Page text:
A recent Seventh Circuit decision, Brownmark Films v. Comedy Partners,1 breaks some interesting procedural ground by allowing a copyright defendant to assert—and prevail on—a fair use defense by way of a dismissal motion under Rule 12(b)(6). The decision underscores the dispositive role of comparing the works themselves, and confirms that where the court can make such a comparison it need not wait for any particular procedural juncture to resolve the fair use question. This result may be particularly helpful for defendants, such as the Comedy Central Network in Brownmark, who may avoid discovery completely where their fair use arguments are sufficiently compelling.
The plaintiff in Brownmark was a small film producer that scored an unexpected “viral” video hit on YouTube with a gay-themed dance number called “What What in the Butt” (hereafter, “WWITB”). In the video, the featured performer, professionally known as Samwell, dances on a distinctive red, white and blue stage, occasionally being shown in close-ups as he nibbles on a large chocolate heart or turns to reveal the words “What What” spelled out in sequins on the seat of his too-tight pants.
The defendant’s video, part of an episode of the satirical animated series South Park, likewise features one of the principal characters, a particularly naïve 9-year old boy named Butters, dancing to the same song, on a red, white and blue stage, intercut with close-ups of chocolate heart nibbling and “What What” lettering on the back of his pants. Video clips of both works can be found online at http://www.youtube.com/watch?v=napyhGiC00A.
Plaintiff Brownmark Films sued, claiming infringement as to Comedy Partners’ distribution of the South Park episode on television, through the South Park website, iTunes, Amazon.com, and on DVD and Blu-Ray. The complaint referenced the works at issue, but did not attach them. Defendant moved to dismiss under Rule 12(b)(6), attaching copies of the works and claiming that its video was a fair use parody of the plaintiff’s. Judge J.P. Stadtmuller of the Eastern District of Wisconsin granted the 12(b)(6) motion on July 6, 2011, noting that:
Federal lawsuits seldom touch on such riveting subjects and regard so many colorful parties as the present matter…. The music video begins with an array of bizarre imagery—from a burning cross to a floating pink zeppelin—and only gets stranger from there.2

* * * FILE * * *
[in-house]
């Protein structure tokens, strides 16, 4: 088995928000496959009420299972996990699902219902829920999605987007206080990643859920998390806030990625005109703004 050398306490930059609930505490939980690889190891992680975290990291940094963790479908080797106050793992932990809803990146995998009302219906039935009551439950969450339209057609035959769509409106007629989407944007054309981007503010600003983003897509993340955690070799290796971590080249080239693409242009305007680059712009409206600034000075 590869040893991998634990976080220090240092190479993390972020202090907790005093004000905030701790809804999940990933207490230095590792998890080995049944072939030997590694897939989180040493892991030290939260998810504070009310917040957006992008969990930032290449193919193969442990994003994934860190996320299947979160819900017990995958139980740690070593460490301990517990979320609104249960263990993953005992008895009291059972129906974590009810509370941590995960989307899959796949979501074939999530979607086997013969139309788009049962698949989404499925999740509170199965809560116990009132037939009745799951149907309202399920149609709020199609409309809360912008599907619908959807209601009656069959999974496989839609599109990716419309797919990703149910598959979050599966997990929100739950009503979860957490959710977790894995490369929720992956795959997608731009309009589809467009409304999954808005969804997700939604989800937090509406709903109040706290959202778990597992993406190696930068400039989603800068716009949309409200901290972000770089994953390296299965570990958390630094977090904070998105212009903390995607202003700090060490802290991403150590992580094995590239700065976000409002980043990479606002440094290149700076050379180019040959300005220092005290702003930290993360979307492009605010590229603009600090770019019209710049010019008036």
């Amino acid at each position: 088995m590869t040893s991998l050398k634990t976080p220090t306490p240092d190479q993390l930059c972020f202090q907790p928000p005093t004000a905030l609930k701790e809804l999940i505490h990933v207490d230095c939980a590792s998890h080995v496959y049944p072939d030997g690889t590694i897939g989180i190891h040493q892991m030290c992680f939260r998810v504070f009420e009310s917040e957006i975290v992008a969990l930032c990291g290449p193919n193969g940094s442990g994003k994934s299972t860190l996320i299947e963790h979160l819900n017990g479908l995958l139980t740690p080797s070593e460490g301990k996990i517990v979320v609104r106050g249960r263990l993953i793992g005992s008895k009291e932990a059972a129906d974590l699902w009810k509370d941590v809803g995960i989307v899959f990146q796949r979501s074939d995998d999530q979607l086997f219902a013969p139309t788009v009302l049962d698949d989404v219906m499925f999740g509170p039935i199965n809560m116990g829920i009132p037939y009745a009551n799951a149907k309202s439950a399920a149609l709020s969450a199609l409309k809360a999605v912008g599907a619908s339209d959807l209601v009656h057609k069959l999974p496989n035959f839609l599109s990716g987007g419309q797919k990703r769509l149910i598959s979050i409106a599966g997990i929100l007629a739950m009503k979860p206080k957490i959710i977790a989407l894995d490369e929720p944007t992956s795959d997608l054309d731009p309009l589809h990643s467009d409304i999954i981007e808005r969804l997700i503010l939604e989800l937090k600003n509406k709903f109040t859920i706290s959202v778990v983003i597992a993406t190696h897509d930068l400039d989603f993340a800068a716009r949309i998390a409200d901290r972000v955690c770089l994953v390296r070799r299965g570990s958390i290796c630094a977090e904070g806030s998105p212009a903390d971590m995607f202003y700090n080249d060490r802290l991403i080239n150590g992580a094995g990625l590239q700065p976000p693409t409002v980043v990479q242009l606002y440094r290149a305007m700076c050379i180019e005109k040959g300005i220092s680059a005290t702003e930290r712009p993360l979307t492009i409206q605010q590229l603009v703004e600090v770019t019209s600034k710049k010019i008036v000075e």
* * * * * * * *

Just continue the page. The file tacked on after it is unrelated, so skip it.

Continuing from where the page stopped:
The district court observed that “context is king” in fair use cases, and here the context was the whole South Park episode in which the video appeared: “here, the amended complaint discusses a very limited context for the alleged infringement…. Notably, the infringing actions are limited in the complaint to the distribution of the episode.” (Emphasis original). Accordingly, the court focused on whether the defendants’ use of the copyrighted material in the context of the episode was fair use. Viewing the episode and the original work satisfied the court that the use of the WWITB video was fair use under 17 U.S.C. §107. Therefore, the “allegations of the complaint and material that are expressly referenced in the complaint have set forth everything necessary to satisfy the affirmative defense” and dismissal was warranted because the complaint was purely speculative.3
The court also found nothing wrong with resolving the fair use question on a 12(b)(6) motion:
While evaluating an affirmative defense, and indeed the “fair use” defense, at the pleadings stage is “irregular,” Chicago Bd. of Educ. v. Substance Inc., 354 F.3d 624, 627 (7th Cir. 2003), given the scope and nature of the infringement alleged by the amended complaint, coupled with the rather obvious resolution of the substantive underlying issue, the court can conclude that this dispute simply does not warrant “putting the defendant[s] through the expense of discovery.”4
Further, the court noted that plaintiff’s opposition to the dismissal motion dealt solely with the procedural issue of reaching an affirmative defense at the 12(b)(6) stage. Plaintiff had “not even bothered to address the substance of the fair use question, providing this court with absolutely no indication of any evidence or factors outside of the episode in question that could even possibly influence the resolution of the fair use issue in the plaintiff’s favor.”5
Seventh Circuit Affirmance
The U.S. Court of Appeals for the Seventh Circuit was equally untroubled about resolving fair use at the dismissal stage, stating in its first sentence: “This is a case about how a court may dispose of a copyright infringement action based on the fair use affirmative defense while avoiding the burdens of discovery and trial.”6 Before delving into the 12(b)(6) and fair use issues, the court sua sponte considered whether it was even proper to review the video clips at issue since they had not been attached to the complaint.
Defendants below had relied on the incorporation-by-reference doctrine to avoid violating Rule 12(d), which requires that Rule 12(b)(6) or 12(c) motions containing materials outside of the pleadings be converted into motions for summary judgment. On appeal, the Seventh Circuit observed that no court of appeals has ruled that the content of television programs and similar works may be incorporated by reference, but “[W]e think it makes eminently good sense to extend the doctrine to cover such works, especially in light of technological changes that have occasioned widespread production of audio-visual works.” Despite this seeming adoption of the doctrine, the court also added that the parties “did not brief this issue, and so we reserve the resolution of the question for a later date.”7